Code generator from German WW II IFF-Radio FuG 25a Erstling

FuG 25a "Erstling" (English: "Debut") was developed in Germany in 1940. It received the radar frequencies on the low-VHF band at 125 MHz used by the Freya radar and the low-UHF-banded 550–580 MHz used by Würzburg).

Before flight, the transceiver was set up with a selected day code of ten bits was dialed into the unit. To start the identification procedure, the ground operator switched the pulse frequency of his radar from 3,750 Hz to 5,000 Hz. The airborne receiver decoded that and started to transmit the day code. The radar operator would then see the blip lengthen and shorten in the given code, ensuring it was not being spoofed. The IFF transmitter worked on 168 MHz with a power of 400 watts (PEP).

Unfortunately for the Germans, British military scientists designed and built their own IFF transmitter called "Perfectos", which was designed to trigger a response from any FuG 25a system in the vicinity. When mounted in an RAF Mosquito, the "Perfectos" device revealed the position of any German nightfighters fitted with an FuG 25a. As a result, the British "Perfectos" device severely compromised German use of the FuG 25a.

Further wartime developments

The IFF of World War II and Soviet military systems (1946 to 1991) used coded radar signals (called Cross-Band Interrogation, or CBI) to automatically trigger the aircraft's transponder in an aircraft illuminated by the radar. Radar-based aircraft identification is also called secondary radar in both military and civil usage, with primary radar bouncing an RF pulse off of the aircraft to determine position. George Charrier, working for RCA, filed for a patent for such an IFF device in 1941. It required the operator to perform several adjustments to the radar receiver to suppress the image of the natural echo on the radar receiver, so that visual examination of the IFF signal would be possible.[14]

By 1943, Donald Barchok filed a patent for a radar system using the acronym IFF in his text with only parenthetic explanation, indicating that this acronym had become an accepted term.[15] In 1945, Emile Labin and Edwin Turner filed patents for radar IFF systems where the outgoing radar signal and the transponder's reply signal could each be independently programmed with a binary codes by setting arrays of toggle switches; this allowed the IFF code to be varied from day to day or even hour to hour.[16][17]

Early 21st century systems


The United States and other NATO countries started using a system called Mark XII in the late twentieth century; Britain had not until then implemented an IFF system compatible with that standard, but then developed a program for a compatible system known as successor IFF (SIFF).[18]


  • Mode 1 – provides 2-digit octal mission code. (military only – can be changed in flight)[19]
  • Mode 2 – provides 4-digit octal unit code. (military only – usually can't be changed in flight. Some aircraft like the C-17 Block 17 and higher have the capability to do so)[19]
  • Mode 3/A – provides a 4-digit octal identification code for the aircraft, assigned by the air traffic controller. (military and civilian)[19]
  • Mode 4 – provides a 3-pulse reply, delay is based on the encrypted challenge. (military only)[19]
  • Mode 5 – provides a cryptographically secured version of Mode S and ADS-B GPS position. (military only)[19]

Modes 4 and 5 are designated for use by NATO forces.

See also


  1. "Combat Identification IFF Systems" (PDF). Tellumat. Retrieved 31 May 2015.<templatestyles src="Module:Citation/CS1/styles.css"></templatestyles>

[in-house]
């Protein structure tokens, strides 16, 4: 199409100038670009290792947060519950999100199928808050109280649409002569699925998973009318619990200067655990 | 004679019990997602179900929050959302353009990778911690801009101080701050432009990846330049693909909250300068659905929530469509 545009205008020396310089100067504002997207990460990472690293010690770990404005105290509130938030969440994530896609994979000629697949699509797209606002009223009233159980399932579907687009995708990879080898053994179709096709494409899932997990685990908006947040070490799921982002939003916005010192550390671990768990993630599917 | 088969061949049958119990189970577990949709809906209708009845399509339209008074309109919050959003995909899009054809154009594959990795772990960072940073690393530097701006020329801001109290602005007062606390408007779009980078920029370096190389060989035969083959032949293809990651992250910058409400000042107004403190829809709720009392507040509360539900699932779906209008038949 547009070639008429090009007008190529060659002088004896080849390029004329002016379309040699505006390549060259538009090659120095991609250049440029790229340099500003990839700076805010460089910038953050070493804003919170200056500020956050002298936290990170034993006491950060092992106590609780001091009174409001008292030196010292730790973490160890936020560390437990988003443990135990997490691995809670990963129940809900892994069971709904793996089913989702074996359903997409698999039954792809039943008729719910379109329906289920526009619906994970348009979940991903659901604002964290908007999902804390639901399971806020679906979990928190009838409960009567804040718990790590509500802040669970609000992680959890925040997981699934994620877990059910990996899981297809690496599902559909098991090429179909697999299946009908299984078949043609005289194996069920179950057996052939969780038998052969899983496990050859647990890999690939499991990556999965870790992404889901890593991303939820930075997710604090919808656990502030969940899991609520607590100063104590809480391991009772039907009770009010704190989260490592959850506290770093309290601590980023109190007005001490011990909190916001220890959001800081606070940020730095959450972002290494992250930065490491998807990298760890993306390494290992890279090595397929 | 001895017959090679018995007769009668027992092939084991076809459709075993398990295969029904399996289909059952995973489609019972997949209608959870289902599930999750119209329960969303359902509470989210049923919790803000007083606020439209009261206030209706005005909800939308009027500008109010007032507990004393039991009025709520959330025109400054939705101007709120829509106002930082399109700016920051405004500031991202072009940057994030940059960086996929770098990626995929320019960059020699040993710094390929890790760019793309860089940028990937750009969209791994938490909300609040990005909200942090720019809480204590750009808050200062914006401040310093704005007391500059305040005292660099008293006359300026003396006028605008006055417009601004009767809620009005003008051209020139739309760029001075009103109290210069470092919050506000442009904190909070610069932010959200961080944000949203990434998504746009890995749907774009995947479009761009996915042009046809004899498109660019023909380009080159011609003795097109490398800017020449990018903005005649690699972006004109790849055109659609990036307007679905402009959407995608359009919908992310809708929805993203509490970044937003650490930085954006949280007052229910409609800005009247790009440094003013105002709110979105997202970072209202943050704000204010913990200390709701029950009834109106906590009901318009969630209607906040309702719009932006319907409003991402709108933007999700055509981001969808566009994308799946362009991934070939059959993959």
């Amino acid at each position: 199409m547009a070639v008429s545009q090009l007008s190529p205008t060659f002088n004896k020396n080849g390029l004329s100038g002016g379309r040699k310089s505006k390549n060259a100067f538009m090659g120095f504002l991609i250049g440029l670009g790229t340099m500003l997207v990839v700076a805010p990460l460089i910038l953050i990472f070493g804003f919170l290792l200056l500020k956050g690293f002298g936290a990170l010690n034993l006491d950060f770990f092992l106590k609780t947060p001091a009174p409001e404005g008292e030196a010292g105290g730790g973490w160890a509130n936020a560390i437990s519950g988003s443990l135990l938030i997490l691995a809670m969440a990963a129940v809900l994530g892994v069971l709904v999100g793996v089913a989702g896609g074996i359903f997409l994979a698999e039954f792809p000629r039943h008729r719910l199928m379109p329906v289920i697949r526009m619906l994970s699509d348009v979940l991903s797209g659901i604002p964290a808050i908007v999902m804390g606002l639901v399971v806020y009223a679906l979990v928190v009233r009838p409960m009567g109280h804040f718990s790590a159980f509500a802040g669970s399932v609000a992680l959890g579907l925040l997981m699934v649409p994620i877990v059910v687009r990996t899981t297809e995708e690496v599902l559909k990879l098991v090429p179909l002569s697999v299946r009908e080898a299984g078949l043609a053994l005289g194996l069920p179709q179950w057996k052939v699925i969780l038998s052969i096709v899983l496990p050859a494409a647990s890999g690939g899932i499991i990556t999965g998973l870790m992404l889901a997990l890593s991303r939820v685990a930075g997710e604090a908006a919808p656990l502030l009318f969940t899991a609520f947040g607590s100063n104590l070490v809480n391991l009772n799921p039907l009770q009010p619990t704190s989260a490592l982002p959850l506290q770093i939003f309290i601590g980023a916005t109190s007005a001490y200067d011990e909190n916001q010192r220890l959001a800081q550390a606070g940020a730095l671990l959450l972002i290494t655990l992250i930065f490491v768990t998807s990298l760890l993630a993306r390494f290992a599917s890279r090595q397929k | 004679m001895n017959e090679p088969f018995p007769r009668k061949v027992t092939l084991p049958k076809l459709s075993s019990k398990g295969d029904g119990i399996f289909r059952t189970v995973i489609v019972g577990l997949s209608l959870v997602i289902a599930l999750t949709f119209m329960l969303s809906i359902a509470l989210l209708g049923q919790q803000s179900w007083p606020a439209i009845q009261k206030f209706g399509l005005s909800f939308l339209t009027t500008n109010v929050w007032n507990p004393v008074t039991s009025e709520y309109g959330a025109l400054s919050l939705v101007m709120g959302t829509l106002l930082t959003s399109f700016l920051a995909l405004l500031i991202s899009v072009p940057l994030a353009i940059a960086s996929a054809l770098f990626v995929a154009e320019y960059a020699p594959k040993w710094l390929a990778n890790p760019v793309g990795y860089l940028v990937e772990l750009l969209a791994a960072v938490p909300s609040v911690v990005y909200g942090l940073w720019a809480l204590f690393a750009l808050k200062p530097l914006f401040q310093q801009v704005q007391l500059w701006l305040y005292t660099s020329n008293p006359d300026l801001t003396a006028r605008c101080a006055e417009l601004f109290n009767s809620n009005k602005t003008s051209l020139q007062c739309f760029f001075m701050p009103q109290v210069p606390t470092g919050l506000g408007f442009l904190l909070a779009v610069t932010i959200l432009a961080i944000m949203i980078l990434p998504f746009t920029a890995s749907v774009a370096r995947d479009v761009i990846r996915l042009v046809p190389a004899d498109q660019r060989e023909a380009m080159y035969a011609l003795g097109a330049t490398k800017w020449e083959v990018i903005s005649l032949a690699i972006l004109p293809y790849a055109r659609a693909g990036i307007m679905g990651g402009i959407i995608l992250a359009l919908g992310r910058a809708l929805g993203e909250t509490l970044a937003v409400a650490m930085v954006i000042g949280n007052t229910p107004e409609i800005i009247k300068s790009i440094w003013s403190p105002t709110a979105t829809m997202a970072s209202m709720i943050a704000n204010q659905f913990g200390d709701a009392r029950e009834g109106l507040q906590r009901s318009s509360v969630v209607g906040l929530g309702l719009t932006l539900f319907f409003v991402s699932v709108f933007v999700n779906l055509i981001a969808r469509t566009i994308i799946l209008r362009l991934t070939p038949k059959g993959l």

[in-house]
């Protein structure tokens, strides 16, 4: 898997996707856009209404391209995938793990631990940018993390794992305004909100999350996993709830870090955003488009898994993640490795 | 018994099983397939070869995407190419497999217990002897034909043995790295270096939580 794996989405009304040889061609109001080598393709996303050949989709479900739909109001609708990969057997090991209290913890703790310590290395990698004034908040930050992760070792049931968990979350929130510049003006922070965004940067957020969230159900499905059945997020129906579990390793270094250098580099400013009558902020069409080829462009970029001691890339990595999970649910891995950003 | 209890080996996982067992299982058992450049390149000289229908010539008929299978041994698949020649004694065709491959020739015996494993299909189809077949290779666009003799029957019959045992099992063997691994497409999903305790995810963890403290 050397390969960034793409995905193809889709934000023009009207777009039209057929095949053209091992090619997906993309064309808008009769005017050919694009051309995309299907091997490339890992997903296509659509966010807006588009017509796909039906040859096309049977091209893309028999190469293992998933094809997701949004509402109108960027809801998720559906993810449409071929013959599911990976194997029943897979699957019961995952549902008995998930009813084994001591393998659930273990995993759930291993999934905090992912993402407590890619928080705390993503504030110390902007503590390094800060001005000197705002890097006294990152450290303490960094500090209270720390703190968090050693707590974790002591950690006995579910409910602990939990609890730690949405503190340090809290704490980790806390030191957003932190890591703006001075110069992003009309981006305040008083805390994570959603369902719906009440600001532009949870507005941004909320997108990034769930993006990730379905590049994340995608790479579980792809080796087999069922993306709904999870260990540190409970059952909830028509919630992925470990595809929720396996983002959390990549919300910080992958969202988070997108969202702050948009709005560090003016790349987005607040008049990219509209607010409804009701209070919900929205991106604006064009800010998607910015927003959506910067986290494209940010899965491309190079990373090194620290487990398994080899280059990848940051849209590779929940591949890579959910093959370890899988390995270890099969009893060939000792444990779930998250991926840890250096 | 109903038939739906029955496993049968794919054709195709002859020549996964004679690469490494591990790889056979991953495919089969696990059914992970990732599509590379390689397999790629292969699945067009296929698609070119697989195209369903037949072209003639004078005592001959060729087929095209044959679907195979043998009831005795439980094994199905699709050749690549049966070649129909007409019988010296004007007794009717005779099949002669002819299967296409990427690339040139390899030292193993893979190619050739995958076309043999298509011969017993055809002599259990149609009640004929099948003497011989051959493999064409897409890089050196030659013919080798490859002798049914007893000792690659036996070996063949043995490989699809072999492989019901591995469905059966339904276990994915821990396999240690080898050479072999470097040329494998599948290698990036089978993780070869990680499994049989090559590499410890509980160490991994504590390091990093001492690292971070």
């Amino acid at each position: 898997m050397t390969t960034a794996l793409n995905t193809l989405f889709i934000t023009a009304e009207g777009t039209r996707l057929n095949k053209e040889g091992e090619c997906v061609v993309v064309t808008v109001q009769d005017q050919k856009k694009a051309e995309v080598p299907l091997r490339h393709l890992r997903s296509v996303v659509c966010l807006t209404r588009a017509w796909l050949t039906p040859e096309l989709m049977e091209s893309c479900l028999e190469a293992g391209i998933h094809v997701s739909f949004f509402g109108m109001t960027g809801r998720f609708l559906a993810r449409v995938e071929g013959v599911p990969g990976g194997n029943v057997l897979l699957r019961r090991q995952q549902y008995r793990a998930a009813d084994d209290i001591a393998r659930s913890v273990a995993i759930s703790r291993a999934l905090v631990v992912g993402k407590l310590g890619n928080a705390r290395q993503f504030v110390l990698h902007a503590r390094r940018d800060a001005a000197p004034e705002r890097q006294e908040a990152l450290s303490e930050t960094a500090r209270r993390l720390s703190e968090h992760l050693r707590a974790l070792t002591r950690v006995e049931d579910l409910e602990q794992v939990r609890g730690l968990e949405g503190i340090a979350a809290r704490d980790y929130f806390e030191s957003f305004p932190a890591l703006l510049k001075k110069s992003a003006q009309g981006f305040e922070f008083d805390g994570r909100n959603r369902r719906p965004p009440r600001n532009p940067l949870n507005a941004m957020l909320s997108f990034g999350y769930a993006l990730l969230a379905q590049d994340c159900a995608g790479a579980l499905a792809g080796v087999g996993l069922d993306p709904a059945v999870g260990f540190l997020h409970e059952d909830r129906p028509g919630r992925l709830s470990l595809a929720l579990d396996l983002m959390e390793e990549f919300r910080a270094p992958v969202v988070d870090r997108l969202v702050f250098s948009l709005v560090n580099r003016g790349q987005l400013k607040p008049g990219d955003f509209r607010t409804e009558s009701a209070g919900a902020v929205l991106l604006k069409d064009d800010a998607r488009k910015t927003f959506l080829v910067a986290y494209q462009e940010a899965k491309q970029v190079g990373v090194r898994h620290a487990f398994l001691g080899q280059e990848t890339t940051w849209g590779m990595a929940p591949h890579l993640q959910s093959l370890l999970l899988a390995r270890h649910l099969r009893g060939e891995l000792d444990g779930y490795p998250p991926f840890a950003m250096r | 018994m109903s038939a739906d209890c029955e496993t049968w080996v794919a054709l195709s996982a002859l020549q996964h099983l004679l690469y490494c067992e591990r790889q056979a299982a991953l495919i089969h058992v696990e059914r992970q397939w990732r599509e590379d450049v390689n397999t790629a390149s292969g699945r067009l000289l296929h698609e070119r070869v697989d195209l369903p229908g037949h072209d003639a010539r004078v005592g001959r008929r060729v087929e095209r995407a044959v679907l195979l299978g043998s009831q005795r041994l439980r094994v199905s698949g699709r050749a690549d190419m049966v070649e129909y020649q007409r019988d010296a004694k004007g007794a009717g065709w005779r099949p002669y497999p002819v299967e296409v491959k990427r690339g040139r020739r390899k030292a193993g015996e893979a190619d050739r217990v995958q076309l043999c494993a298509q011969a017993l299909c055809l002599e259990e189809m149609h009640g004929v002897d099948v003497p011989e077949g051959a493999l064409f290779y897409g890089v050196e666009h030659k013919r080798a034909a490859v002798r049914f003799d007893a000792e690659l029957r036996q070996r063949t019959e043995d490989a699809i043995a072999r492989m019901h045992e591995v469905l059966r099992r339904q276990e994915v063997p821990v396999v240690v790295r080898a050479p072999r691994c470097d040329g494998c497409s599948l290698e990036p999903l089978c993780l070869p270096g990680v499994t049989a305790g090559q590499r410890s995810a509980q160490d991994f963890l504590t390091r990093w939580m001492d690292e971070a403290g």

2. "MEADS System Gains Full Certification for Identifying Friend or Foe Aircraft". Lockheed Martin. Retrieved 31 May 2015.<templatestyles src="Module:Citation/CS1/styles.css"></templatestyles>
  3. "Identification Friend or Foe". Global Security. Retrieved 31 May 2015.<templatestyles src="Module:Citation/CS1/styles.css"></templatestyles>
  4. "Combat Identification (IFF)". BAE Systems. Retrieved 31 May 2015.<templatestyles src="Module:Citation/CS1/styles.css"></templatestyles>
  5. "Joint Publication (JP) 3-09, Joint Fire Support" (PDF). US DoD. 30 June 2010. p. III-20. Retrieved 27 December 2013.<templatestyles src="Module:Citation/CS1/styles.css"></templatestyles>
  6. Christopher Yeoman & John Freeborn, Tiger Cub – The Story of John Freeborn DFC* A 74 Squadron Fighter Pilot In WWII, Pen and Sword Aviation, 2009, ISBN 978-1-84884-023-2, p45
  7. Bob Cossey, A Tiger's Tale: The Story of Battle of Britain Fighter Ace Wg. Cdr. John Connell Freeborn, ISBN 978-1-900511-64-3, chapter 4
  8. Hough, Richard and Denis Richards. The Battle of Britain: The Greatest Air Battle of World War II, WW Norton, 1990, p.67
  9. Galland, Adolf : The First and the Last p 101(1954 reprinted ..) ISBN 978 80 87888 92 6
  10. Price, Alfred : Battle Over the Reich pp95-6(1973) ISBN 0 7110 0481 1
  11. "General IFF principles". United States Fleet. 1945. Retrieved 2012-12-17.<templatestyles src="Module:Citation/CS1/styles.css"></templatestyles>
  12. "The British invention of radar". Retrieved 2012-12-17.<templatestyles src="Module:Citation/CS1/styles.css"></templatestyles>
  13. 13.0 13.1 13.2 Lord Bowden (1985). "The story of IFF (identification friend or foe)". Physical Science, Measurement and Instrumentation, Management and Education - Reviews, IEE Proceedings A. 132 (6). Retrieved 13 July 2014.<templatestyles src="Module:Citation/CS1/styles.css"></templatestyles>
  14. George M. Charrier, Recognition System for Pulse Echo Radio Locators, U.S. Patent 2,453,970, granted Nov. 16, 1948.
  15. Donald Barchok, Means for Synchronizing Detection and Interrogation Systems, U.S. Patent 2,515,178, granted July 18, 1950.
  16. Emile Labin, Magnetostrictive Time-Delay Device, U.S. Patent 2,495,740, granted Jan. 31, 1950.
  17. Edwin E. Turner, Coded Impulse Responsive Secret Signalling System, U.S. Patent 2,648,060, granted Aug. 4, 1953.
  18. [1]
  19. 19.0 19.1 19.2 19.3 19.4 NATO STANAG 4193